Banned Books Week Warm Up: School Board in Oregon fighting over “Persepolis” 

Why wait until Banned Books Week starts next week to start celebrating the madness.

This time we go to Murphy, Oregon where things got a little heated at the Three Rivers School Board meeting.

At issue: Persepolis, an autobiographical graphic novel by Marjane Satrapi about her experiences growing up during the Iranian revolution. 

The ‘problem’: the book contains some questionable language and depicts scenes of torture and some parents want to be able to sign off and give their approval before their kids can enjoy it.

Apparently, one school board member (a librarian) was a little zealous in defending the book, frequently interrupting a parent as he read from it - she wanted to know if he knew what the book was about or if he was just going to read the portions to the board to show where he was offended.

As for where the challenge stands - the parents need to go through the district’s chain of command for requesting a review of “Persepolis,” which involves contacting the superintendent and director of curriculum. Then, if nothing happens, the parents can return to the board for possible action.

Oh, and by the way, Persepolis is on the suggested reading list from the Oregon Department of Education.

The book; however, is currently banned in two places - Chicago public school schools (for seventh graders) and in Iran!

Buy: Powell’s | Amazon | First Edition

More: Controversial book spurs battle at school board meeting Grants Pass Daily Courier:

books0977
books0977:

The Red Cape (1902). Alphonse Maria Mucha (Czech, 1860-1939). Oil on canvas.
Mucha insisted always that, rather than adhering to any fashionable stylistic form, his paintings came purely from within and Czech art. He declared that art existed only to communicate a spiritual message, and nothing more; hence his frustration at the fame he gained through commercial art, when he wanted always to concentrate on more lofty projects that would ennoble art and his birthplace.

books0977:

The Red Cape (1902). Alphonse Maria Mucha (Czech, 1860-1939). Oil on canvas.

Mucha insisted always that, rather than adhering to any fashionable stylistic form, his paintings came purely from within and Czech art. He declared that art existed only to communicate a spiritual message, and nothing more; hence his frustration at the fame he gained through commercial art, when he wanted always to concentrate on more lofty projects that would ennoble art and his birthplace.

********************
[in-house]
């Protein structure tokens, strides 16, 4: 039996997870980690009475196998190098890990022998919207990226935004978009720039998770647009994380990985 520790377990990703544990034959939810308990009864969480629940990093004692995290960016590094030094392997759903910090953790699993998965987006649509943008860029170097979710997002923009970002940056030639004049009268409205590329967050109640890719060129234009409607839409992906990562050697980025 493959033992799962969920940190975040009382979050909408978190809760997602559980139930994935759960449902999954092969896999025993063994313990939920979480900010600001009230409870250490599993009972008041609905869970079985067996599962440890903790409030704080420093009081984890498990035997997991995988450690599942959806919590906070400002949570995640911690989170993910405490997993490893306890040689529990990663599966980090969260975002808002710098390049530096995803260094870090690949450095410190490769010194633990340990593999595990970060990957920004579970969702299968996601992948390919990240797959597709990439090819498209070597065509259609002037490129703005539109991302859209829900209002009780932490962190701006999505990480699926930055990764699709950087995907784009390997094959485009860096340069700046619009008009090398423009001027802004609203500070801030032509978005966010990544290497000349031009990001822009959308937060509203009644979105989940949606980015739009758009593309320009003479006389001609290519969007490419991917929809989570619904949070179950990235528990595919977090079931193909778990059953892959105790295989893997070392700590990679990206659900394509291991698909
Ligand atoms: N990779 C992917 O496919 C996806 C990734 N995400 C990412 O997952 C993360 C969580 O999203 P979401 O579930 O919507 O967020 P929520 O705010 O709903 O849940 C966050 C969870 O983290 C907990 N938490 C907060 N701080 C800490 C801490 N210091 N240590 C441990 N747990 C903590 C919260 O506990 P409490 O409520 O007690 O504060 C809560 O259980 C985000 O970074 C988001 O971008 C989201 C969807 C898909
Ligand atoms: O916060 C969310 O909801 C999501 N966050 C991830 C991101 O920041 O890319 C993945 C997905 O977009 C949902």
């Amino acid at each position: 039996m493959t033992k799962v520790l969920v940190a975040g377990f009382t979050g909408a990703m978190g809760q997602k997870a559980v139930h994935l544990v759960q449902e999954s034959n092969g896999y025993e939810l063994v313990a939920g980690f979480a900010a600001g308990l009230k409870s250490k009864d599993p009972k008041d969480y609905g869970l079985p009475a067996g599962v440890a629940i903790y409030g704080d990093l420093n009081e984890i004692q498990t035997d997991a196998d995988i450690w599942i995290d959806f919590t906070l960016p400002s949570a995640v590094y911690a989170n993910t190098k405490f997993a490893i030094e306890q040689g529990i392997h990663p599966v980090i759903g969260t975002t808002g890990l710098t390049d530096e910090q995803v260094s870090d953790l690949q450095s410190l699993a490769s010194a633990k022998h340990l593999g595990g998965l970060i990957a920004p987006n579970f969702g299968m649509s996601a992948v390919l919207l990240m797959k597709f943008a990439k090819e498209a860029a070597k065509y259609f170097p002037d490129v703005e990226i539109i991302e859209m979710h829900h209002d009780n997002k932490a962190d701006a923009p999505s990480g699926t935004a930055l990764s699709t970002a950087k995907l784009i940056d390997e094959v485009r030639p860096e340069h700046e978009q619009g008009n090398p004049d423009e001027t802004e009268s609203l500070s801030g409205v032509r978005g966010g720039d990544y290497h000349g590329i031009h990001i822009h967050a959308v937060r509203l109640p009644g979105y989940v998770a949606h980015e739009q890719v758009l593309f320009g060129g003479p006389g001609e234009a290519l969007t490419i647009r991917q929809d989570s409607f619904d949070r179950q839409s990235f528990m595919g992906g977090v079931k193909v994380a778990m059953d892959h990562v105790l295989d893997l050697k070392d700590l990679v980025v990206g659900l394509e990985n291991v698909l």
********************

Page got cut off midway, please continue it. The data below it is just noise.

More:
Bookcase with Moss

Are you still looking for that perfect bookshelf to house your natural history, botany or nature writing collection?

Well, I think we found it.

Created by Alcarol, the bookshelf is called Undergrowth and was recently on display at the London Design Festival.

The bookshelf retains the vegetation present on the log when it was retrieved from the forest. The mossy edges are then cast in resin and preserved.

Mosses and lichens are very primitive organisms that grow in damp places, including rocks and trees. They form the lowest layer of forest vegetation and are equipped with chlorophyll giving them a green colour of varying degrees of intensity. alcarol recovered some logs from the undergrowth of the Italian Dolomite mountains and cut planks that preserve the natural edges with their native populations of plants, which are embedded in a resin resembling the water that generated their life.

A five book (one letter and one record) birthday salute to william carlos williams

Today is the birthday of the influential American poet William Carlos Williams (1883-1963).

From the Poetry Foundation:

William Carlos Williams has always been known as an experimenter, an innovator, a revolutionary figure in American poetry. Yet in comparison to artists of his own time who sought a new environment for creativity as expatriates in Europe, Williams lived a remarkably conventional life. A doctor for more than forty years serving the New Jersey town of Rutherford, he relied on his patients, the America around him, and his own ebullient imagination to create a distinctively American verse.

The goods:

Paterson.  Published by New Directions, 1946-58. Williams’s magnum opus.

A Beginning of a Short Story. Published by The Alicat Bookshop Press, 1950. First edition.

Collected Poems. The Objectivist Press, 1934. Williams’s first “collected” edition.

The Farmers’ Daughters. New Directions, 1961 First edition, first printing. One of 1500 copies. Publisher’s file copy with file copy stamp to front endpaper.

Sour Grapes. Published in Boston by The Four Seas Company, 1921 First edition, first printing of Williams’ fifth book. One of 1000 copies. Signed and inscribed by Williams to close friend and fellow poet Mitchell Dawson.

William Carlos Williams Reading his Poems. Caedmon. 1954

Typed Letter Signed “W.C. Williams” 1p, 8.5” x 11”. Rutherford, N.J., October 19, 1938.To John Crowe Ransom, Editor The Kenyon Review, Gambier, Ohio. Fine condition.“Your letter, about the Lorca article, put me right back on my feet again…”